17 March 2015

The theme of this year’s Fire Sprinkler Week (16-22 March) is ‘business continuity’ and, as events take off, the Chief Fire Officers Association ( CFOA ) is calling on the government to provide a ‘carrot’ for businesses to install fire sprinklers.

It wants this achieved by introducing a reduction in stamp duty in new or renovated commercial properties that are fitted with sprinklers.

The move has been proposed as part of The Fire and Rescue Service: ‘Making our nation safer’, a document published jointly by the CFOA and the Local Government Association ( LGA ) which includes detailed policy proposals that they would like implemented within the first 100 days of the new parliament, together with their potential financial benefits.

Fire and Rescue Services across the country will use this week to highlight the benefits that fitting automatic fire sprinkler systems can provide to businesses and educational establishments in helping to achieve business continuity.

The CFOA says that ‘the benefits to business, education, and the economy from initiatives to encourage the fitting of sprinklers are manifold, not only in protecting valuable commercial and community assets, but in reducing the impact that a fire can have on the wider supply chain.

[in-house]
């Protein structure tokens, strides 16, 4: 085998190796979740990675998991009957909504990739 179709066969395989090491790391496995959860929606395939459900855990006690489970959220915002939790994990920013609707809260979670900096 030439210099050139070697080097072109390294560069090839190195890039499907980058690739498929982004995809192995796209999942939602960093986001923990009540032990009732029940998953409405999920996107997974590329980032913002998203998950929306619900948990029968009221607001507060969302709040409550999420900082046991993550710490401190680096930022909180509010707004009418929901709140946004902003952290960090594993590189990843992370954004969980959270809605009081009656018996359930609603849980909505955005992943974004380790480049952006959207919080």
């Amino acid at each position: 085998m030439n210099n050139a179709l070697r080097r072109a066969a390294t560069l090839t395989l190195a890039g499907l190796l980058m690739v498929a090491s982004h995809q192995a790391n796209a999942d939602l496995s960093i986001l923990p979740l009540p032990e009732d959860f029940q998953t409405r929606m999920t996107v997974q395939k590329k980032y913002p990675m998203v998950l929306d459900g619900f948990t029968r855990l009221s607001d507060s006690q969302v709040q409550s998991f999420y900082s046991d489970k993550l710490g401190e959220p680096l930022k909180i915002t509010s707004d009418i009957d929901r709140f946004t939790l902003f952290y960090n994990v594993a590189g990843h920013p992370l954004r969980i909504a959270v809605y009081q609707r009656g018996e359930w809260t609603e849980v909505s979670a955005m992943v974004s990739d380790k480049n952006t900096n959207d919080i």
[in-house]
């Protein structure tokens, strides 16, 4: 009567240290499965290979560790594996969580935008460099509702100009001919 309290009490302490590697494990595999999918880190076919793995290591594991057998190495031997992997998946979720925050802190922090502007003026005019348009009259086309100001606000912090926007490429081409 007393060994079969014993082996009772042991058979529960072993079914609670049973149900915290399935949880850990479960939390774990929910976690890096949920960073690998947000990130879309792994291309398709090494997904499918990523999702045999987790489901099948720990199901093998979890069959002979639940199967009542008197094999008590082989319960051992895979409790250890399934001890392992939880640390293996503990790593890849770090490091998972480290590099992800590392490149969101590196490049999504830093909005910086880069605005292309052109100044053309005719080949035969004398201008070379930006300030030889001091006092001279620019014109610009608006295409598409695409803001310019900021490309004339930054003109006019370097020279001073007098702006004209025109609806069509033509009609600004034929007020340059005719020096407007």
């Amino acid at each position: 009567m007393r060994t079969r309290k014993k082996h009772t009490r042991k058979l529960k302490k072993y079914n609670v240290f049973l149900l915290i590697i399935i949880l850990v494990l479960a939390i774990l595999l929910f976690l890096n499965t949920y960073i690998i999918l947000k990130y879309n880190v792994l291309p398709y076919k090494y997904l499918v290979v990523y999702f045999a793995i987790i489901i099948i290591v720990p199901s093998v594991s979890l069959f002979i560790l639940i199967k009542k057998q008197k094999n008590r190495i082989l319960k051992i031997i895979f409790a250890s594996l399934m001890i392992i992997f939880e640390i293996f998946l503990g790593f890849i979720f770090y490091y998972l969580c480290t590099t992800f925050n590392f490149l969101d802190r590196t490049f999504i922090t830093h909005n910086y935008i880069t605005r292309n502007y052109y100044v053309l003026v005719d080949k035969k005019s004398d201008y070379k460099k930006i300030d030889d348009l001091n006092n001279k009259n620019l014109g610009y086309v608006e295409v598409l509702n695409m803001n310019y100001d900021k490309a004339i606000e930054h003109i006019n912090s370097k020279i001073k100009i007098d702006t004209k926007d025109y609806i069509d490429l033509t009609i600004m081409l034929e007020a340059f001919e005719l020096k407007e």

‘Many businesses do not recover after a major fire, and this can affect not only the company itself, but its employees, customers and suppliers.’

The Association adds that the cost of business fires is around £1.29 billion a year, so even a small reduction of 1.5% of the £2.9 billion annual stamp duty collected from commercial premises would more than meet the cost of installing sprinklers in the 8000 businesses that caught fire in 2012/13.

Ultimately, the proposals estimate that a reduction in stamp duty would save the public purse £32 million, with a potential benefit to the UK economy of between £59 and £211 million.

Original source

Chief Fire Officers Association

Commercial buildings, non-domestic and multi-occupancy premises in England and Wales are already forced to undertake a 'suitable and sufficient' fire risk assessment carried out under the Regulatory Reform (Fire Safety) Order 2005.

While the overwhelming majority of premises do this, if the assessment is thought to have been carried out to an insufficient extent, the Responsible Person can face an unlimited fine or up to two years in prison.